“We don’t want any more closures, but our numbers are going through the roof,” Dr. Cameron Kaiser, the public health officer in Riverside County, Calif., said. “Please don’t mix households, even if you think everyone is healthy, and instead celebrate the holiday with the people you live with. We started seeing more and more cases after Memorial Day and we can’t afford another jump after the Fourth of July.”
The cancellations have lent a sullen tone to the typical listings of Independence Day events: “What Can You Do This Fourth of July in Idaho?” a headline asks on the website of a Boise TV station, before suggesting ways to socially distance while celebrating. At the same time, the anti-racism street protests that swelled across the country after George Floyd died in police custody on Memorial Day have prompted more people to question whether they should celebrate the holiday at all.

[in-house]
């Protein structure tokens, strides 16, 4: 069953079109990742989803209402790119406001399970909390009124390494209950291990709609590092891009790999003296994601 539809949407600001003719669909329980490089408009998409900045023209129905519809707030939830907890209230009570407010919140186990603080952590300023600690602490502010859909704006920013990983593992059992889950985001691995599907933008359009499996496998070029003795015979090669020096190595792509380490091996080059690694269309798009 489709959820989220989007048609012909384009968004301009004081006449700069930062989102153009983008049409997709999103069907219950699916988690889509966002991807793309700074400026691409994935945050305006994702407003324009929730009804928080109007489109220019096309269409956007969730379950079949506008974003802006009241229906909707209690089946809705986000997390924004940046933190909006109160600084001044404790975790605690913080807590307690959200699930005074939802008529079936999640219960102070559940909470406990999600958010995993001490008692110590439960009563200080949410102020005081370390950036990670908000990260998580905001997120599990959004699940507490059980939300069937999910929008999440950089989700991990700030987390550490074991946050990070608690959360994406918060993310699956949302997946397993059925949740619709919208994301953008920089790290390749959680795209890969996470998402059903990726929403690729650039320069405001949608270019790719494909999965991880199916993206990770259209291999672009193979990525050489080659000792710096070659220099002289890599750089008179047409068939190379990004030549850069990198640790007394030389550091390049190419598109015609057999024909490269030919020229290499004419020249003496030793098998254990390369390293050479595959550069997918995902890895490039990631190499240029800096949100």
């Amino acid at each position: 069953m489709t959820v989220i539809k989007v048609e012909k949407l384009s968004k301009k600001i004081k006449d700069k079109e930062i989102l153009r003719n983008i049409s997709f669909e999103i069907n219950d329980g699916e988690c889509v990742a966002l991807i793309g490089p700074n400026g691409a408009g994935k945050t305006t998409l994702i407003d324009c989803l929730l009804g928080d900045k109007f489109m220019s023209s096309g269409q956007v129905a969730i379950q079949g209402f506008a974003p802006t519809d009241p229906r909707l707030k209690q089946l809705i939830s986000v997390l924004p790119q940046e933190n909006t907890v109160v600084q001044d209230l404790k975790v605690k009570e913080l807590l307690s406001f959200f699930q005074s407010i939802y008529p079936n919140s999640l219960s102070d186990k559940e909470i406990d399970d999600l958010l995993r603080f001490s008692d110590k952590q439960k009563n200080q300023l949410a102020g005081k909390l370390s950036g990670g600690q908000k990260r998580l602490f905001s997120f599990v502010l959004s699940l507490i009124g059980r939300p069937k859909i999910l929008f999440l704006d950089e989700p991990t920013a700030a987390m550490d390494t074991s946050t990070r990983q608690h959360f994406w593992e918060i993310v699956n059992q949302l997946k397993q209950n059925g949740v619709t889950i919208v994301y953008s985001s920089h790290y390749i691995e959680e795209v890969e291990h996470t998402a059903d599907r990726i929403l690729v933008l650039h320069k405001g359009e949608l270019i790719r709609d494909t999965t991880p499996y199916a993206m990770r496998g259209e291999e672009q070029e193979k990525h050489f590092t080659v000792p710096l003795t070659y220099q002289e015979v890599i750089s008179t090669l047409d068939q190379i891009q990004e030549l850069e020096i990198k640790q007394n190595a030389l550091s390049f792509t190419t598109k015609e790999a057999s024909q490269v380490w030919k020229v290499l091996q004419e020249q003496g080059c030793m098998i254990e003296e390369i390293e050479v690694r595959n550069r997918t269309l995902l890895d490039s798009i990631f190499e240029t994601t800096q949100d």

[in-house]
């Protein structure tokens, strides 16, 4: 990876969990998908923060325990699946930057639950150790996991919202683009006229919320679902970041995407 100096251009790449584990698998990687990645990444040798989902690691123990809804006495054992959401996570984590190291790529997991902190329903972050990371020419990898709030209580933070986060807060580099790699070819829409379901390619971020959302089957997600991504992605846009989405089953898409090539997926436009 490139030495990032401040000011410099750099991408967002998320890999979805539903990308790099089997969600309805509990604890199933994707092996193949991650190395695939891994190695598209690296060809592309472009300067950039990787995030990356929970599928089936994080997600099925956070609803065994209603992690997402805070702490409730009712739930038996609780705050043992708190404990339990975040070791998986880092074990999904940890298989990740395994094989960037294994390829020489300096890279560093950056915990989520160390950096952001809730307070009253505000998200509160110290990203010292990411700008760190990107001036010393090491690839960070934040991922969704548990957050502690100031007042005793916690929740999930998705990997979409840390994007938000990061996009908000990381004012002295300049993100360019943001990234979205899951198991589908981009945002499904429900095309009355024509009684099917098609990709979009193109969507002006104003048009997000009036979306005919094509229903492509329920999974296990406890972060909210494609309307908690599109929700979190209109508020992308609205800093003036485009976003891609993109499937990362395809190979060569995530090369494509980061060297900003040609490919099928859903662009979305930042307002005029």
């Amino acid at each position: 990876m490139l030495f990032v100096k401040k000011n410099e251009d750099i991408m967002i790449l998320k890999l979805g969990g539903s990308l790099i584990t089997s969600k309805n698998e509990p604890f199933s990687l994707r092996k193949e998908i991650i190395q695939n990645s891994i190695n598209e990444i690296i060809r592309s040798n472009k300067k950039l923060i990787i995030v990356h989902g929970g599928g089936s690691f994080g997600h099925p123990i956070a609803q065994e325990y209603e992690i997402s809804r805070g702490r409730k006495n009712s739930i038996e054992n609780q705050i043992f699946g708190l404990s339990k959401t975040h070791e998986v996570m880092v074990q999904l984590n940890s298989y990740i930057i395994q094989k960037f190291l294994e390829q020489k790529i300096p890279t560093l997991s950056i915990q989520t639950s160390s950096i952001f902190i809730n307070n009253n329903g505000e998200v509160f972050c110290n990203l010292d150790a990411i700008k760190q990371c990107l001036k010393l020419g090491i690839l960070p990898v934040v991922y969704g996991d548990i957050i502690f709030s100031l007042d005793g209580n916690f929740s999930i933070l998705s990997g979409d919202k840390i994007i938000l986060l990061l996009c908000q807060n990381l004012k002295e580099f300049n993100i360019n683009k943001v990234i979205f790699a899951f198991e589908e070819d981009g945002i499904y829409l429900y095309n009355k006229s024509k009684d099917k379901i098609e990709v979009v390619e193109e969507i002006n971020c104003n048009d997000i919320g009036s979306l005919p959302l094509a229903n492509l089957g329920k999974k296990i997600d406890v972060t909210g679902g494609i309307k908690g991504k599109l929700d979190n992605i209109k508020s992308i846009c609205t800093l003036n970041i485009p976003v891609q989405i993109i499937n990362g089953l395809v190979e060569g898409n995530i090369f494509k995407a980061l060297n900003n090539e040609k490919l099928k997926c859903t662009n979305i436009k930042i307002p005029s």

In Atlanta, Scotty Smart, 33, the founder of a nonprofit group called the Smart Foundation, said he had been asked to speak at “Forget the Fourth” events being held around town.
“When you look at the history of July 4, we weren’t necessarily free, so how can we celebrate our independence?” Mr. Smart said, speaking of his fellow African-Americans.